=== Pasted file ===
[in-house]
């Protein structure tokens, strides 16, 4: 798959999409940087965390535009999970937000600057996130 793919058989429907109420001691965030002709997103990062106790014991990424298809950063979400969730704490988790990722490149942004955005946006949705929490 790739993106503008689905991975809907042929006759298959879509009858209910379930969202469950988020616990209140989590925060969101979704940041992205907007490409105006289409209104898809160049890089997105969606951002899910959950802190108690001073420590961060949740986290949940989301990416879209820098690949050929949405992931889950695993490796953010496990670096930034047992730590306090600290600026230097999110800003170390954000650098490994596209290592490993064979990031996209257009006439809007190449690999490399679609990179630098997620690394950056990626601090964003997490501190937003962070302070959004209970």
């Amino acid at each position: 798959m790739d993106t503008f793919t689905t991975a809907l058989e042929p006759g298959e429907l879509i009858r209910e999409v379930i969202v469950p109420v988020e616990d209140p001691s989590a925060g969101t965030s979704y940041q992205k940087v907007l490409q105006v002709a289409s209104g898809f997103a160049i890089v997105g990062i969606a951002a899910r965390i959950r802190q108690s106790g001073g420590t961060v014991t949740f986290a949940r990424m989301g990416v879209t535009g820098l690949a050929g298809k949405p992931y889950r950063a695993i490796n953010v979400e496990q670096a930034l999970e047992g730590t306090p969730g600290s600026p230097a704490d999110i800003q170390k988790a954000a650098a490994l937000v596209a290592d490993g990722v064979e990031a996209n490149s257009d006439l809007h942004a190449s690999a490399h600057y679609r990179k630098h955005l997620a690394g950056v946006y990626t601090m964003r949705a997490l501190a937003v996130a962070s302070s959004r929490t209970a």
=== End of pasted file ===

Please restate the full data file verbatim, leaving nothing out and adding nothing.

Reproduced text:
[in-house]
């Protein structure tokens, strides 16, 4: 798959999409940087965390535009999970937000600057996130 793919058989429907109420001691965030002709997103990062106790014991990424298809950063979400969730704490988790990722490149942004955005946006949705929490 790739993106503008689905991975809907042929006759298959879509009858209910379930969202469950988020616990209140989590925060969101979704940041992205907007490409105006289409209104898809160049890089997105969606951002899910959950802190108690001073420590961060949740986290949940989301990416879209820098690949050929949405992931889950695993490796953010496990670096930034047992730590306090600290600026230097999110800003170390954000650098490994596209290592490993064979990031996209257009006439809007190449690999490399679609990179630098997620690394950056990626601090964003997490501190937003962070302070959004209970």
């Amino acid at each position: 798959m790739d993106t503008f793919t689905t991975a809907l058989e042929p006759g298959e429907l879509i009858r209910e999409v379930i969202v469950p109420v988020e616990d209140p001691s989590a925060g969101t965030s979704y940041q992205k940087v907007l490409q105006v002709a289409s209104g898809f997103a160049i890089v997105g990062i969606a951002a899910r965390i959950r802190q108690s106790g001073g420590t961060v014991t949740f986290a949940r990424m989301g990416v879209t535009g820098l690949a050929g298809k949405p992931y889950r950063a695993i490796n953010v979400e496990q670096a930034l999970e047992g730590t306090p969730g600290s600026p230097a704490d999110i800003q170390k988790a954000a650098a490994l937000v596209a290592d490993g990722v064979e990031a996209n490149s257009d006439l809007h942004a190449s690999a490399h600057y679609r990179k630098h955005l997620a690394g950056v946006y990626t601090m964003r949705a997490l501190a937003v996130a962070s302070s959004r929490t209970a």